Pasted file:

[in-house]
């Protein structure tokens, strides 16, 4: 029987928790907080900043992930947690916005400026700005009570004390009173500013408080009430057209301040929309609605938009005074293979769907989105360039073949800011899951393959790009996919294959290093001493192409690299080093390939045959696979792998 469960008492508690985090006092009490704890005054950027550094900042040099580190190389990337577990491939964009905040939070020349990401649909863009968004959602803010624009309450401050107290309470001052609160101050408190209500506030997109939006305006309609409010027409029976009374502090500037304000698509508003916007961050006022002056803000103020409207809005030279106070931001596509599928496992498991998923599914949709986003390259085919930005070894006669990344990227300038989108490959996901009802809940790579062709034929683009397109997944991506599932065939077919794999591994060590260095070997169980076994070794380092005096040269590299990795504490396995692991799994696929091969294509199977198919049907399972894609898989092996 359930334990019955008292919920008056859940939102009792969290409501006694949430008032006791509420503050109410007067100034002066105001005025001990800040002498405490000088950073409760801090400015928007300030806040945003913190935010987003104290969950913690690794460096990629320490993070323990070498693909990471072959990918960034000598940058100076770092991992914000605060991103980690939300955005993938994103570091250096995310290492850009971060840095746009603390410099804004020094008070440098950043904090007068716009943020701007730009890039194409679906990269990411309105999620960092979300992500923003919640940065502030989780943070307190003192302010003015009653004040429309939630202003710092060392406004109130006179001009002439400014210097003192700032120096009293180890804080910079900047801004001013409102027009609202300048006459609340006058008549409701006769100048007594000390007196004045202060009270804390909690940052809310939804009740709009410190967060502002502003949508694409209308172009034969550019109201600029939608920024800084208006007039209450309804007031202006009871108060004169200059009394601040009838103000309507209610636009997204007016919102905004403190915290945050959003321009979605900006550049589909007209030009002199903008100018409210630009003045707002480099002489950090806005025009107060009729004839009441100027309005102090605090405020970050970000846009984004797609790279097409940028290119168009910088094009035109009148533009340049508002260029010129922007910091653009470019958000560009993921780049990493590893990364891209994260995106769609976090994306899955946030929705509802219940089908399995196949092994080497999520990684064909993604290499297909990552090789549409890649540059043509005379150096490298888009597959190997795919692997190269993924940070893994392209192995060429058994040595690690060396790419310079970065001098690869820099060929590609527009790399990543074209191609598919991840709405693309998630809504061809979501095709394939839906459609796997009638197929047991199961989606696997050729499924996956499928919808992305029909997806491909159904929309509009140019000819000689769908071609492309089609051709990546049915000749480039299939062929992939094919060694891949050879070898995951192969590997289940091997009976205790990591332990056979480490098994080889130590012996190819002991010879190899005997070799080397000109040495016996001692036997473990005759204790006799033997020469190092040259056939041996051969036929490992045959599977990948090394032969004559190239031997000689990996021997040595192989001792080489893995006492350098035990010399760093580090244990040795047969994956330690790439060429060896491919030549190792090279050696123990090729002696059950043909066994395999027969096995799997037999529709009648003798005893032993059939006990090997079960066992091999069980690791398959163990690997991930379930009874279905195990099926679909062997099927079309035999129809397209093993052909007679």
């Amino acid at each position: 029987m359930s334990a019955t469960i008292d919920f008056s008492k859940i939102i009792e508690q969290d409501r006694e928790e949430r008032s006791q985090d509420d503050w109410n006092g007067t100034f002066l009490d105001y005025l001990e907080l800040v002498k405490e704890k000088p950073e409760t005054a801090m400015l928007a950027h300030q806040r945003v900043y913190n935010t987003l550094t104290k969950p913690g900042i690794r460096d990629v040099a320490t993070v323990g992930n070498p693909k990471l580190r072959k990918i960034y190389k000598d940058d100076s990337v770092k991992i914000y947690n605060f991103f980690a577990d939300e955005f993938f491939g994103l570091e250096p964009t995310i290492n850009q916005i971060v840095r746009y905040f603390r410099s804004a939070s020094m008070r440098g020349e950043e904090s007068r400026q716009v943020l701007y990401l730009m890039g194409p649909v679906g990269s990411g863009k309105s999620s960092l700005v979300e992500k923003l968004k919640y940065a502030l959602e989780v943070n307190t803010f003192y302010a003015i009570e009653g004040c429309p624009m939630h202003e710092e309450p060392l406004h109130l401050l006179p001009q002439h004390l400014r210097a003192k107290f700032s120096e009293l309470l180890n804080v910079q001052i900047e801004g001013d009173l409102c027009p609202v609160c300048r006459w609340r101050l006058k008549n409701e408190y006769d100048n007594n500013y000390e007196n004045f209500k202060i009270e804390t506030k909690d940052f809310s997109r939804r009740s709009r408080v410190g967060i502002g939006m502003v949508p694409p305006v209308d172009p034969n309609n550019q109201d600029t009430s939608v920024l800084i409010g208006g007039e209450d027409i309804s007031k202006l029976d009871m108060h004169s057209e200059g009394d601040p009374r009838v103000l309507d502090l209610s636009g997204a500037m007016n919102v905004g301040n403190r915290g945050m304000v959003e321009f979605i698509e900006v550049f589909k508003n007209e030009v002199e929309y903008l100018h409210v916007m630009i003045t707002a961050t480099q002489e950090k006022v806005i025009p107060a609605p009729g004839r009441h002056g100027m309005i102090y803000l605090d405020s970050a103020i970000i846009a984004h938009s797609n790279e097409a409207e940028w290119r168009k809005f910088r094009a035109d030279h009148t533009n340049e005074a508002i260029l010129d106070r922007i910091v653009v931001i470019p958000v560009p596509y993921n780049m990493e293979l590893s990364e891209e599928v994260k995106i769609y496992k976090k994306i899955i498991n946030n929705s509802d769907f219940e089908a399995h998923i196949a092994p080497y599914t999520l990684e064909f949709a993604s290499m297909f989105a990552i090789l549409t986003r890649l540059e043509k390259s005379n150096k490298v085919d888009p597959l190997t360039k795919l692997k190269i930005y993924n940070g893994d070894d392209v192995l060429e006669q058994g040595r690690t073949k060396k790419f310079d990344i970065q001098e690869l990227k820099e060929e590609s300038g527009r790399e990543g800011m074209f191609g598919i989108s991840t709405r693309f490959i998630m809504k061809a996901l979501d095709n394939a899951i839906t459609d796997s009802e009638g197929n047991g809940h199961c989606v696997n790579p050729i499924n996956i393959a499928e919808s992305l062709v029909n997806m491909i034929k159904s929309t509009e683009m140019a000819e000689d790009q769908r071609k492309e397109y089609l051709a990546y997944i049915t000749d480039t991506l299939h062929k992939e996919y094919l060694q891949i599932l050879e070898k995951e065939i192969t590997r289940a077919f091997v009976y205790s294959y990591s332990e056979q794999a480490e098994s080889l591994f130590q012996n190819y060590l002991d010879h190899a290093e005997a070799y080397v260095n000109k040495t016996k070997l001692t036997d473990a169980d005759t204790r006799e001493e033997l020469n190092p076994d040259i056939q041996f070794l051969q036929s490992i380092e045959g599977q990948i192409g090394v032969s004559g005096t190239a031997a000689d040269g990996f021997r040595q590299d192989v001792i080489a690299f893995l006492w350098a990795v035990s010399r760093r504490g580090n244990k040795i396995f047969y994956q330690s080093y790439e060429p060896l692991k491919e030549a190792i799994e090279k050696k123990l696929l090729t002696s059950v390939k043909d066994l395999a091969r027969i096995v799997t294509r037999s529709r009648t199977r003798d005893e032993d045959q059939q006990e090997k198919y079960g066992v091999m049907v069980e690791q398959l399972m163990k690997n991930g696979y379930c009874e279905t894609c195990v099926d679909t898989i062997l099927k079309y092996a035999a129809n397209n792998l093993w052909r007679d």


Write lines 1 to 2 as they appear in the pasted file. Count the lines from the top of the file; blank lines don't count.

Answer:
[in-house]
């Protein structure tokens, strides 16, 4: 029987928790907080900043992930947690916005400026700005009570004390009173500013408080009430057209301040929309609605938009005074293979769907989105360039073949800011899951393959790009996919294959290093001493192409690299080093390939045959696979792998 469960008492508690985090006092009490704890005054950027550094900042040099580190190389990337577990491939964009905040939070020349990401649909863009968004959602803010624009309450401050107290309470001052609160101050408190209500506030997109939006305006309609409010027409029976009374502090500037304000698509508003916007961050006022002056803000103020409207809005030279106070931001596509599928496992498991998923599914949709986003390259085919930005070894006669990344990227300038989108490959996901009802809940790579062709034929683009397109997944991506599932065939077919794999591994060590260095070997169980076994070794380092005096040269590299990795504490396995692991799994696929091969294509199977198919049907399972894609898989092996 359930334990019955008292919920008056859940939102009792969290409501006694949430008032006791509420503050109410007067100034002066105001005025001990800040002498405490000088950073409760801090400015928007300030806040945003913190935010987003104290969950913690690794460096990629320490993070323990070498693909990471072959990918960034000598940058100076770092991992914000605060991103980690939300955005993938994103570091250096995310290492850009971060840095746009603390410099804004020094008070440098950043904090007068716009943020701007730009890039194409679906990269990411309105999620960092979300992500923003919640940065502030989780943070307190003192302010003015009653004040429309939630202003710092060392406004109130006179001009002439400014210097003192700032120096009293180890804080910079900047801004001013409102027009609202300048006459609340006058008549409701006769100048007594000390007196004045202060009270804390909690940052809310939804009740709009410190967060502002502003949508694409209308172009034969550019109201600029939608920024800084208006007039209450309804007031202006009871108060004169200059009394601040009838103000309507209610636009997204007016919102905004403190915290945050959003321009979605900006550049589909007209030009002199903008100018409210630009003045707002480099002489950090806005025009107060009729004839009441100027309005102090605090405020970050970000846009984004797609790279097409940028290119168009910088094009035109009148533009340049508002260029010129922007910091653009470019958000560009993921780049990493590893990364891209994260995106769609976090994306899955946030929705509802219940089908399995196949092994080497999520990684064909993604290499297909990552090789549409890649540059043509005379150096490298888009597959190997795919692997190269993924940070893994392209192995060429058994040595690690060396790419310079970065001098690869820099060929590609527009790399990543074209191609598919991840709405693309998630809504061809979501095709394939839906459609796997009638197929047991199961989606696997050729499924996956499928919808992305029909997806491909159904929309509009140019000819000689769908071609492309089609051709990546049915000749480039299939062929992939094919060694891949050879070898995951192969590997289940091997009976205790990591332990056979480490098994080889130590012996190819002991010879190899005997070799080397000109040495016996001692036997473990005759204790006799033997020469190092040259056939041996051969036929490992045959599977990948090394032969004559190239031997000689990996021997040595192989001792080489893995006492350098035990010399760093580090244990040795047969994956330690790439060429060896491919030549190792090279050696123990090729002696059950043909066994395999027969096995799997037999529709009648003798005893032993059939006990090997079960066992091999069980690791398959163990690997991930379930009874279905195990099926679909062997099927079309035999129809397209093993052909007679």